At one point during active Meth addiction, I decided to become a dealer. I took on a “business partner” named Zeek (not his real name), an African-American man who had been a former dealer with connections across the state.  That whole story could be a chapter in a novel.

One day as we drove toward Raleigh, NC, the car sputtered on the last drops of gas and we drifted into the parking lot of a convenience store.  I was beyond frustrated.  After stopping, a single cigarette rolled from under my seat.  I had been without smokes for a while, so I delighted at this unexpected gift.  However, all the lighters in the car were empty.  For the first time in my life, I decided to steal.  For over forty years, I had never stolen anything on purpose.  I walked into the store, straight to the counter, and scowled at the employee.  I kept my eye contact with her and reached up and grabbed a lighter.  I turned around and walked outside and lit up.  I had found a new high–the exhilaration of getting away with theft.  Zeek told me that that he would never have gotten away with that.  I scoffed.

I then became severely addicted to shoplifting.  My tactic was simple: I donned a nice suit and strolled through Target, filling my cart with whatever I wanted.  I would then simply walk out the front door.  Never once was I questioned and as far as I could tell, I was never given a second glance.  I was using white privilege to my advantage.  At the time I thought I was just a great thief.

I convinced Zeek to join me as I had concocted a two-man job.  He was very reluctant, arguing that he would profiled.  I assured him that this particular Target’s loss prevention team was very loose.   Here’s what happened: we were followed from the moment we entered the store, through every aisle, until we left.  We were trailed, practically on our heels, by two different employees.  I was so discombobulated that I couldn’t steal. I remember taking something off the shelf and seeing an employee moving closer to me, watching with intensity.

Zeek, typically an extremely secure individual, became meek, watching over his shoulder in fear, body slumped.  My mind was blown. And honestly, my heart was hurt.

After leaving, Zeek was relentless with “I told you so!”  He had every right.  I had never in my life felt so uneasy and criminal.  I was shaken by this, and my eyes were opened to an entirely different world.  (Note that I returned to that store and stole repeatedly following that day, so we weren’t being followed because I had been previously identified and somehow flagged.)

Since that experience, I developed a newfound appreciation for the plight of the black person in America.  My worldview was expanded.  I use the Target example every time the issue of racial profiling comes up to demonstrate its validity.  As if the validation from a white man makes it more true.  But, sadly, many times it does.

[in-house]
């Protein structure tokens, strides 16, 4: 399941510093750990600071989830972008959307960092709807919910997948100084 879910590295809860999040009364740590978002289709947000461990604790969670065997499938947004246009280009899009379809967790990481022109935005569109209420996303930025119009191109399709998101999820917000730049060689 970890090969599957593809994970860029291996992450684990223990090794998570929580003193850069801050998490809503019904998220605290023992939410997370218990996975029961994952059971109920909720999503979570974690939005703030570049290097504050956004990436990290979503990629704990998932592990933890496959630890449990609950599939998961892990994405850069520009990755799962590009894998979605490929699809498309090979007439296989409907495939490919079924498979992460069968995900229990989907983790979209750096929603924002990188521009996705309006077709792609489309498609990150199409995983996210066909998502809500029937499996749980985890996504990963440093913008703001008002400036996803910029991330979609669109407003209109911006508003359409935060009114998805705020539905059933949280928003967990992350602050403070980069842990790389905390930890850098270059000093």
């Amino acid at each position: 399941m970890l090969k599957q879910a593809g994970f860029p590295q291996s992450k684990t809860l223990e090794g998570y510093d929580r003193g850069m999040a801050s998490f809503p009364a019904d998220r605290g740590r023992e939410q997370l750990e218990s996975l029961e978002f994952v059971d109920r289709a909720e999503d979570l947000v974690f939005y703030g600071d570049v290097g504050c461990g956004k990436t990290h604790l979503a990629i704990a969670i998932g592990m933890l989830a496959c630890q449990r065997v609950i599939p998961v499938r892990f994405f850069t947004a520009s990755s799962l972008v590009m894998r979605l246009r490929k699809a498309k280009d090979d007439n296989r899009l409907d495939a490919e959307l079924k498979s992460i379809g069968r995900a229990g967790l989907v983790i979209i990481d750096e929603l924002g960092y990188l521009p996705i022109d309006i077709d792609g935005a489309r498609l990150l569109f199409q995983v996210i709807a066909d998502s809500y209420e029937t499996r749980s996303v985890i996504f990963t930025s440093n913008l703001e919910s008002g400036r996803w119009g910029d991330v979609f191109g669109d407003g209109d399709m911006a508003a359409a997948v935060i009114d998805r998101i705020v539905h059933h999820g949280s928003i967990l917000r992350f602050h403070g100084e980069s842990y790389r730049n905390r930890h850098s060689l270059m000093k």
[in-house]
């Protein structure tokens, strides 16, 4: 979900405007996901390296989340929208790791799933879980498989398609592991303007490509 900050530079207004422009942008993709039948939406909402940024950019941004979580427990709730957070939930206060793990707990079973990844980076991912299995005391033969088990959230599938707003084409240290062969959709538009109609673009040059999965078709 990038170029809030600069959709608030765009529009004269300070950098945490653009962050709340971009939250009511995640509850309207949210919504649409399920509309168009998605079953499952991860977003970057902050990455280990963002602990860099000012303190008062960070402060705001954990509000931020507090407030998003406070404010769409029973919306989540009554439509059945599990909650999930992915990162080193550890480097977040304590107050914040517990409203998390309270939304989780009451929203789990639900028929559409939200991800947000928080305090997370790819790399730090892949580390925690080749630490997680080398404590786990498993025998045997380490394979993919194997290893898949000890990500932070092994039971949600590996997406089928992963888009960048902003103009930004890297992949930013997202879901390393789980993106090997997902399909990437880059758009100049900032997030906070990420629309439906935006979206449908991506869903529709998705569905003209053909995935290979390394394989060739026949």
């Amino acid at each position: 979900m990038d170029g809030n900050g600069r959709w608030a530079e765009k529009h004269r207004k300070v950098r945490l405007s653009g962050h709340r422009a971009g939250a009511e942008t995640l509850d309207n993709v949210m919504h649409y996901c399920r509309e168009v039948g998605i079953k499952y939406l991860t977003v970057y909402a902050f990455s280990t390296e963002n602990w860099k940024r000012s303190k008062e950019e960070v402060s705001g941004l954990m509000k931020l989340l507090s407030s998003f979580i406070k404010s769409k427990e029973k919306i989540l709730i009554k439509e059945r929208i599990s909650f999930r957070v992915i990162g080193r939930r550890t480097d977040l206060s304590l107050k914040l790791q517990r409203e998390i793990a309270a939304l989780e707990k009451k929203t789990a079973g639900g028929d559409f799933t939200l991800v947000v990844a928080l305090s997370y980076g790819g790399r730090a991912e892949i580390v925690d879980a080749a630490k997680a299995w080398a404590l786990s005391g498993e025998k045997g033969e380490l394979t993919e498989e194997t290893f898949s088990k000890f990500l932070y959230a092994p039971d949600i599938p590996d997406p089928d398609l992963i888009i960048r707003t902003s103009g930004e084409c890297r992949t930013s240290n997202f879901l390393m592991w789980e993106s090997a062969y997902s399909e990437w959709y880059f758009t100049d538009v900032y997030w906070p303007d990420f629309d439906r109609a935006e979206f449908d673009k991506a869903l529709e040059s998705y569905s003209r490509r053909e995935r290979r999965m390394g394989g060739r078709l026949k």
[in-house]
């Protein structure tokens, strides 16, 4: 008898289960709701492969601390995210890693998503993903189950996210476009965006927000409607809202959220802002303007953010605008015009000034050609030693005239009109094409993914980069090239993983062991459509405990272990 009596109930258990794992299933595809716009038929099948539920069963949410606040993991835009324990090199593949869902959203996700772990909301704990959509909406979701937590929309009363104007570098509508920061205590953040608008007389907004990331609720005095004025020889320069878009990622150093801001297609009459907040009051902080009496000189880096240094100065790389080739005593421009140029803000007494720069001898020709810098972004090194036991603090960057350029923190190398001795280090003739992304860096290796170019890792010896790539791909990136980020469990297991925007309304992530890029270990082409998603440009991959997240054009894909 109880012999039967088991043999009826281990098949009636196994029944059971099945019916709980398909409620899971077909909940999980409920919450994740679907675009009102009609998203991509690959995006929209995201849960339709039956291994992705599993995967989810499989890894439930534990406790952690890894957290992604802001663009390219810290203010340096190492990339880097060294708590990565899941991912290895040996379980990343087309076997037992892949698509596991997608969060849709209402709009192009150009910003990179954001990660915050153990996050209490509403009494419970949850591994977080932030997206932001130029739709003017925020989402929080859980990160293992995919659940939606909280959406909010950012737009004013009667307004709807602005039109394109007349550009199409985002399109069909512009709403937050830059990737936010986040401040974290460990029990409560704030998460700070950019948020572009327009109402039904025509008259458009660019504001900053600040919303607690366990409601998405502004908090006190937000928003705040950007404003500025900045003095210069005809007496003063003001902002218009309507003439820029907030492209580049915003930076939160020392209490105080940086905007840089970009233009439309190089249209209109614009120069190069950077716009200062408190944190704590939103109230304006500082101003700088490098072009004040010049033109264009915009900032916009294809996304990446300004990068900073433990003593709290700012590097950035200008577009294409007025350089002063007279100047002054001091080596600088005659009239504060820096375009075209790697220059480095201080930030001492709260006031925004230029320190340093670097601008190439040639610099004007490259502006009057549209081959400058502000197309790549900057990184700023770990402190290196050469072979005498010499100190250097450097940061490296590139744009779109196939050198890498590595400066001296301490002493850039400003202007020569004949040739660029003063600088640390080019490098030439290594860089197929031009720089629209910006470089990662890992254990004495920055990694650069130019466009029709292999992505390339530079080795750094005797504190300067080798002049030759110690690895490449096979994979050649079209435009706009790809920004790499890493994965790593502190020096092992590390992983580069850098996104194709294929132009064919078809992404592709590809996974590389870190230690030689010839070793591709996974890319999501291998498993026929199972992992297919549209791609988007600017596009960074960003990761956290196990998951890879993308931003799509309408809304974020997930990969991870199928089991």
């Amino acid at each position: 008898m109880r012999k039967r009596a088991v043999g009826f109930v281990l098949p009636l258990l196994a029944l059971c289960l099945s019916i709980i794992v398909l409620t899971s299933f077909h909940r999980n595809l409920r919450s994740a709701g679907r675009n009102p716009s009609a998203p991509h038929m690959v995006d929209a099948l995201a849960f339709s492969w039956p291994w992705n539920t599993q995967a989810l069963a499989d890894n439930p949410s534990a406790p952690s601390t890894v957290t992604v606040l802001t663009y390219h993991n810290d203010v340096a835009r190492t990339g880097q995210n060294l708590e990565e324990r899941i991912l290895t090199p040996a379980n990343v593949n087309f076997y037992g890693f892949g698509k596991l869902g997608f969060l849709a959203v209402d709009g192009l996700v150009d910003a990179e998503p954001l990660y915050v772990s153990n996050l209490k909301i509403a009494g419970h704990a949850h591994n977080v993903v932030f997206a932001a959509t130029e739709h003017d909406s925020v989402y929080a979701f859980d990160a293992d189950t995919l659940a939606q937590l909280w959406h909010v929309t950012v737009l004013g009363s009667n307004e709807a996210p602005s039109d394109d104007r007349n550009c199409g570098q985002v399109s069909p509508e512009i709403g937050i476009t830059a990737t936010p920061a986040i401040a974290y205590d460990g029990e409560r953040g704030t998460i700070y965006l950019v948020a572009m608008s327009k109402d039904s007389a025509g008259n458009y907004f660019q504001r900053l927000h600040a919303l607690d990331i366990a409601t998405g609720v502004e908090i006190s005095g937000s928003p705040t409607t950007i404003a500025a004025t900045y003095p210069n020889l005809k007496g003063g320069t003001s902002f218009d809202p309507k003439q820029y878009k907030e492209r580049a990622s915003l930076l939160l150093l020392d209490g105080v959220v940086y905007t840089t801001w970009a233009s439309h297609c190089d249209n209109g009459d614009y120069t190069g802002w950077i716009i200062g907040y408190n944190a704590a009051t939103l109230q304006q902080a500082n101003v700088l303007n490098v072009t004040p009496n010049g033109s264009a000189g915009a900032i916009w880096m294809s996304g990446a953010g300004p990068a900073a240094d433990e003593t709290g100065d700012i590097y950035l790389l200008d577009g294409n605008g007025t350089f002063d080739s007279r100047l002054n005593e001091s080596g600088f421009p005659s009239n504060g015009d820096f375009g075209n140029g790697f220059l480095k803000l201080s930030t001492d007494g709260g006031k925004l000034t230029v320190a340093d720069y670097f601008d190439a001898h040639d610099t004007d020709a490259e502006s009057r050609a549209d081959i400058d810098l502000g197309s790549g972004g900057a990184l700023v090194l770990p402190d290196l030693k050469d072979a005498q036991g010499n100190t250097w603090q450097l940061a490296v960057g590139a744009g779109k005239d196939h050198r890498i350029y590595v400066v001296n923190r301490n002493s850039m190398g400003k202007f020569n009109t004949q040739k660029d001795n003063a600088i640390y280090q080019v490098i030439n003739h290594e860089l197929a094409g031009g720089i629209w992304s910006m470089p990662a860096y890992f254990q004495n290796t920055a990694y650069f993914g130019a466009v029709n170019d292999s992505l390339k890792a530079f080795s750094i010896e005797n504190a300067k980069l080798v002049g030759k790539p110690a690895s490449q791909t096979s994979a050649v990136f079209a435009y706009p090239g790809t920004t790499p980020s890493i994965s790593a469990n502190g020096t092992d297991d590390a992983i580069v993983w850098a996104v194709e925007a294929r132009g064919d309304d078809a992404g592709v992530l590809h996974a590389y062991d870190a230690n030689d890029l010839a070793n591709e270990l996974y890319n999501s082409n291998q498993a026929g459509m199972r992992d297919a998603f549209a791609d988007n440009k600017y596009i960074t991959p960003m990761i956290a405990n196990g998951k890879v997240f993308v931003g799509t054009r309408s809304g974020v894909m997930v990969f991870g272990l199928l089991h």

it’s not you, it’s me.

The death of George Floyd and subsequent events has reignited within me the fire of self-examination.  This process is raw, vulnerable, and uncomfortable.  I long to be exposed as I move from the head space to the heart space.  This journey has illuminated a broader scope than just the issue of me being a racist. I’m beginning to learn what I believe about everything external to me.

One of Neville Goddard’s most frequent topics is his assertion that everyone is “you pushed out.”  What this means to me is that my internal beliefs about people–and more importantly myself–drives the roles people play in my life.  This sounds very mystical to some, but I have personally experienced this phenomenon first-hand to such a high degree that I accept it as fact.

Everyone being you pushed out is a theory that your reality is a mirror reflection of your state of consciousness.  I began seeing Goddard’s theory in action while experiencing the energetic pendulum principle at my job.  Once I began altering the beliefs I have about people, they either changed or left my life.

To illustrate, let’s use African-Americans customers as an example.  I have been waiting tables for over 25 years now and everywhere I have ever worked there is a common belief that black people do not tip well and complain about their food.  Please note that I have only been a server in restaurants in the South, so that could have something to do with it.  But, if you don’t believe me, ask a server who will be honest.  

During the time I was learning to use the power of choice when it comes to feeding energetic pendulums, it was not limited to the snobby lady who sat in my section all night. Black people were also on the list.  At first it was difficult.  My mind had been running this same program of expectations about black people for so many years, that my reaction was instantaneous.  I was pretty appalled at how my mind had learned to function over the years, even after the Target incident. In my heart, I truly believed a story about people before I even met them!